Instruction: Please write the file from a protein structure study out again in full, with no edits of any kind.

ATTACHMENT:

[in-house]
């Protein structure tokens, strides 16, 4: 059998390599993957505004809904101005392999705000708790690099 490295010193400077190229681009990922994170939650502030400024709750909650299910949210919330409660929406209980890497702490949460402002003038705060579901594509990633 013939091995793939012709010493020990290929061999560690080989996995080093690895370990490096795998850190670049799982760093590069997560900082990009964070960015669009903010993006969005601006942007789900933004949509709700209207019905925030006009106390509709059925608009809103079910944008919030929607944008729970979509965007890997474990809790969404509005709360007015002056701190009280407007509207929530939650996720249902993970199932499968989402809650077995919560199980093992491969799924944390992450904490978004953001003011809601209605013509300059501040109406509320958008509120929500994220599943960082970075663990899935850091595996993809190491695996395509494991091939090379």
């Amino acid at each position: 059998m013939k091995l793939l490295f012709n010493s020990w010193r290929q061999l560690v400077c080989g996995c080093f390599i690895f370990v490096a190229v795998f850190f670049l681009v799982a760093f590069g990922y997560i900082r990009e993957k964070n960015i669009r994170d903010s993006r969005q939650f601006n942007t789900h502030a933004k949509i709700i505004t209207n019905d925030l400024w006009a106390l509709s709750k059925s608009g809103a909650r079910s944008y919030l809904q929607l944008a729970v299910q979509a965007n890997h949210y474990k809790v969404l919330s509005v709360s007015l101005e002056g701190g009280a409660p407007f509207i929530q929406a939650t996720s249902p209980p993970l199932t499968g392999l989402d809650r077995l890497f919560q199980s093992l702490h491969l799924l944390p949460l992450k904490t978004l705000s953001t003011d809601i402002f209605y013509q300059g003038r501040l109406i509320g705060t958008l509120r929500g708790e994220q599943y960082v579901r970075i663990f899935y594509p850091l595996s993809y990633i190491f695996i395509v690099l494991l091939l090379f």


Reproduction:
[in-house]
């Protein structure tokens, strides 16, 4: 059998390599993957505004809904101005392999705000708790690099 490295010193400077190229681009990922994170939650502030400024709750909650299910949210919330409660929406209980890497702490949460402002003038705060579901594509990633 013939091995793939012709010493020990290929061999560690080989996995080093690895370990490096795998850190670049799982760093590069997560900082990009964070960015669009903010993006969005601006942007789900933004949509709700209207019905925030006009106390509709059925608009809103079910944008919030929607944008729970979509965007890997474990809790969404509005709360007015002056701190009280407007509207929530939650996720249902993970199932499968989402809650077995919560199980093992491969799924944390992450904490978004953001003011809601209605013509300059501040109406509320958008509120929500994220599943960082970075663990899935850091595996993809190491695996395509494991091939090379």
């Amino acid at each position: 059998m013939k091995l793939l490295f012709n010493s020990w010193r290929q061999l560690v400077c080989g996995c080093f390599i690895f370990v490096a190229v795998f850190f670049l681009v799982a760093f590069g990922y997560i900082r990009e993957k964070n960015i669009r994170d903010s993006r969005q939650f601006n942007t789900h502030a933004k949509i709700i505004t209207n019905d925030l400024w006009a106390l509709s709750k059925s608009g809103a909650r079910s944008y919030l809904q929607l944008a729970v299910q979509a965007n890997h949210y474990k809790v969404l919330s509005v709360s007015l101005e002056g701190g009280a409660p407007f509207i929530q929406a939650t996720s249902p209980p993970l199932t499968g392999l989402d809650r077995l890497f919560q199980s093992l702490h491969l799924l944390p949460l992450k904490t978004l705000s953001t003011d809601i402002f209605y013509q300059g003038r501040l109406i509320g705060t958008l509120r929500g708790e994220q599943y960082v579901r970075i663990f899935y594509p850091l595996s993809y990633i190491f695996i395509v690099l494991l091939l090379f």